Economic Snapshot: Job openings at highest level in report’s history

The number of job openings increased in April from 5.0 million to 5.4 million, leading to a record-high report in the history of the Job Openings and Labor Turnover Survey.

However, unemployment remained fairly steady this month. Both the number of unemployed persons and the unemployment rate have shown little movement since February, according to the U.S. Bureau of Labor Statistics. 

JOLTS

The number of job openings rose to 5.4 million on the last business day of April. This is the highest number of opening since the U.S. Bureau of Labor Statistics began reporting JOLTS in December 2000.

The job openings rate in April was 3.7 percent. The number of job openings increased for total private and was essentially unchanged for government. The number of job openings increased over the 12 months ending in April for total nonfarm, private and government and increased over the year in all four regions.

The number of hires was 5.0 million in April, little changed from March, and the hires rate was 3.5 percent. Over the 12 months ending in April, the number of hires was little changed for total nonfarm and total private, and increased for government. The number of hires was essentially unchanged in all four regions.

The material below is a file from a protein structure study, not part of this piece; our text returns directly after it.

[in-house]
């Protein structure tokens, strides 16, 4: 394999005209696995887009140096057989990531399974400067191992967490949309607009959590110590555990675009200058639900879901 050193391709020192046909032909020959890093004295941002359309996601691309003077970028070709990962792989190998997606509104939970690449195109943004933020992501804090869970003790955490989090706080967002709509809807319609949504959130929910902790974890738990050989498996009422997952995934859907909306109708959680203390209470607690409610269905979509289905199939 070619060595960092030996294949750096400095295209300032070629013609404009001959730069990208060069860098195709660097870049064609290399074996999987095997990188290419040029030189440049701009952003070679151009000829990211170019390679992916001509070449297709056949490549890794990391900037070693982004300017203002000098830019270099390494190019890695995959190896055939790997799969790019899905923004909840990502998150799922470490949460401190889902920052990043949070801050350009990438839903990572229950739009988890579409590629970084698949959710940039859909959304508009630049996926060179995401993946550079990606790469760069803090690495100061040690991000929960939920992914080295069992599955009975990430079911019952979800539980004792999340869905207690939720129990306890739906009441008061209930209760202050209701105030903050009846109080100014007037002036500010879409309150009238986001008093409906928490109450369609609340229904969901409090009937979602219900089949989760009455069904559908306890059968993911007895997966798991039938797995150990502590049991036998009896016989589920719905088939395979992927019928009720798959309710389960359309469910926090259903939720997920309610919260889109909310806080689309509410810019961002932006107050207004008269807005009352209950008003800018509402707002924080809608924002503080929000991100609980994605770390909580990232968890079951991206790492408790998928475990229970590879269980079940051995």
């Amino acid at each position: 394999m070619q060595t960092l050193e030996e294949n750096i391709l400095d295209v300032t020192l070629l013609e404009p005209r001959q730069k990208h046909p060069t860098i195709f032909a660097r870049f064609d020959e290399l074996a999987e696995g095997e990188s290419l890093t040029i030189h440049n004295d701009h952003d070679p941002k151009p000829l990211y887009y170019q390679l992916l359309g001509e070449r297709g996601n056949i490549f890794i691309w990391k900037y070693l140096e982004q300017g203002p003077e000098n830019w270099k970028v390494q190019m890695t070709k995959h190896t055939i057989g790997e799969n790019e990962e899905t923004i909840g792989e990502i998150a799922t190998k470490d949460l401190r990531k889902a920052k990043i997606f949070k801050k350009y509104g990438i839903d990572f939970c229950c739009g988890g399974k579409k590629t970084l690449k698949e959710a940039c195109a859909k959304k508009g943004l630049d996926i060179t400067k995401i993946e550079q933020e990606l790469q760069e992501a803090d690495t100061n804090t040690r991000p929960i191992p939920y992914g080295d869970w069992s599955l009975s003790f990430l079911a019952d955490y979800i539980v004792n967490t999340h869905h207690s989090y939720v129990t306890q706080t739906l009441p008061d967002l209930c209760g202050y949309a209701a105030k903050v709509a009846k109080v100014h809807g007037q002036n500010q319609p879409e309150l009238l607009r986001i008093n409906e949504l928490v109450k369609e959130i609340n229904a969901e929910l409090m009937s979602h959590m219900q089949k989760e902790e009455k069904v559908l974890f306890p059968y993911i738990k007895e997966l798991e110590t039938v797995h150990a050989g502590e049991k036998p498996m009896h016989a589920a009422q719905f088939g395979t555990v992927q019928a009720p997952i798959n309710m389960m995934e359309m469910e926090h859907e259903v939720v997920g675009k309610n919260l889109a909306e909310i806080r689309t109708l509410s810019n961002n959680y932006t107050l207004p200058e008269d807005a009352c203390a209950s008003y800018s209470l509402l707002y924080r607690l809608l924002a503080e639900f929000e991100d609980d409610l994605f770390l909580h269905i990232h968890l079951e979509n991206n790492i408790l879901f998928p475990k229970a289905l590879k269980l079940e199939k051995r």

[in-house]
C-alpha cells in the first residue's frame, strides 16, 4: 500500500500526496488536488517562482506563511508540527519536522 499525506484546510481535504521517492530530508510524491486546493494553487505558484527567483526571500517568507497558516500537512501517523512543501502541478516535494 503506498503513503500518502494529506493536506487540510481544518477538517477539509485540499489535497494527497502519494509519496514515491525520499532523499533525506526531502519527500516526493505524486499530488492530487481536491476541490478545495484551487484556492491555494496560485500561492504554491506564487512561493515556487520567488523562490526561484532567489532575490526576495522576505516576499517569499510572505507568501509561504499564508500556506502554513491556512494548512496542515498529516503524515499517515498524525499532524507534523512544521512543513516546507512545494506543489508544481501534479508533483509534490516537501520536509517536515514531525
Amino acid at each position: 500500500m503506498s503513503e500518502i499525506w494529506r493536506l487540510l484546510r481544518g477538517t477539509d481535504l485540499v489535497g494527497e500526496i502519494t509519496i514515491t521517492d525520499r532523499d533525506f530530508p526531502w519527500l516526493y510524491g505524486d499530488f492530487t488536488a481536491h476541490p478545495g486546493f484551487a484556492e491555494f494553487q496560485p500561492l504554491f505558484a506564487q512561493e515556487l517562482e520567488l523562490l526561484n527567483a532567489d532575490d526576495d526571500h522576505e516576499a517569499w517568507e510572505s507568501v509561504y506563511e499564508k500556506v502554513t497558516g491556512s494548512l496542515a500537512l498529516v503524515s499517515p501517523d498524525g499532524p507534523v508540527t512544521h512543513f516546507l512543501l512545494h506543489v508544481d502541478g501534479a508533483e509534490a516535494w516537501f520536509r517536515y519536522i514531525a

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Total separations were at 4.9 million in April, little changed from March, and the separations rate was 3.5 percent. Within separations, there were 2.7 million quits in April. This was little changed from March but the number of quits increased over the 12 month ending in April for total nonfarm, private and government. 

Employment situation

Total nonfarm payroll employment increased by 280,000 in May and the number of unemployed persons and unemployment rate was essentially unchanged at 8.7 million and 5.5 percent, respectively.

The number of persons who were unemployed for less than five weeks decreased by 311,000 to 2.4 million in May, following an increase in April. The number of long-term unemployed, or those who were jobless for 27 weeks or more, remained steady at 2.5 million in May and accounted for 28.6 percent of the unemployed. Over the past 12 months, the number of long-term unemployed persons is down by 849,000.

The number of persons employed part-time for economic reasons was roughly unchanged at 6.7 million in May, continuing to show little movement in recent months.

In May, 1.9 million persons were marginally attached to the labor force, down by 268,000 from the previous year. Among the marginally attached, there were 563,000 discouraged workers, down by 134,000 from May 2014.

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